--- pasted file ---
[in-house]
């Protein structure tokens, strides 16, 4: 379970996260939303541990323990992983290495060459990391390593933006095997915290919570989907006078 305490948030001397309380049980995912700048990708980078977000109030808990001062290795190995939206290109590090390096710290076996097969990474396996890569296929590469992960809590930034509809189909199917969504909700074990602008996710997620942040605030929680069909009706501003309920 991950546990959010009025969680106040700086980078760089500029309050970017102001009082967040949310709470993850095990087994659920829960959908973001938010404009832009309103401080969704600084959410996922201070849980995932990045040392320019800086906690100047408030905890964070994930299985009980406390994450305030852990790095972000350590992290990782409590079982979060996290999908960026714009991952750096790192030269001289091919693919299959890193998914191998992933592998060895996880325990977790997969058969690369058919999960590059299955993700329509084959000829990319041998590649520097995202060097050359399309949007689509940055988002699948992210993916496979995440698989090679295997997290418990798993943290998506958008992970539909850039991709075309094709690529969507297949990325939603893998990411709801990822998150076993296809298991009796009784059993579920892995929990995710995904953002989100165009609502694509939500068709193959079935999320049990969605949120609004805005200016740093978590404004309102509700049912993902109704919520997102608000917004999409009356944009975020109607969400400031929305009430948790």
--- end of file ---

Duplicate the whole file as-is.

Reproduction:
[in-house]
């Protein structure tokens, strides 16, 4: 379970996260939303541990323990992983290495060459990391390593933006095997915290919570989907006078 305490948030001397309380049980995912700048990708980078977000109030808990001062290795190995939206290109590090390096710290076996097969990474396996890569296929590469992960809590930034509809189909199917969504909700074990602008996710997620942040605030929680069909009706501003309920 991950546990959010009025969680106040700086980078760089500029309050970017102001009082967040949310709470993850095990087994659920829960959908973001938010404009832009309103401080969704600084959410996922201070849980995932990045040392320019800086906690100047408030905890964070994930299985009980406390994450305030852990790095972000350590992290990782409590079982979060996290999908960026714009991952750096790192030269001289091919693919299959890193998914191998992933592998060895996880325990977790997969058969690369058919999960590059299955993700329509084959000829990319041998590649520097995202060097050359399309949007689509940055988002699948992210993916496979995440698989090679295997997290418990798993943290998506958008992970539909850039991709075309094709690529969507297949990325939603893998990411709801990822998150076993296809298991009796009784059993579920892995929990995710995904953002989100165009609502694509939500068709193959079935999320049990969605949120609004805005200016740093978590404004309102509700049912993902109704919520997102608000917004999409009356944009975020109607969400400031929305009430948790």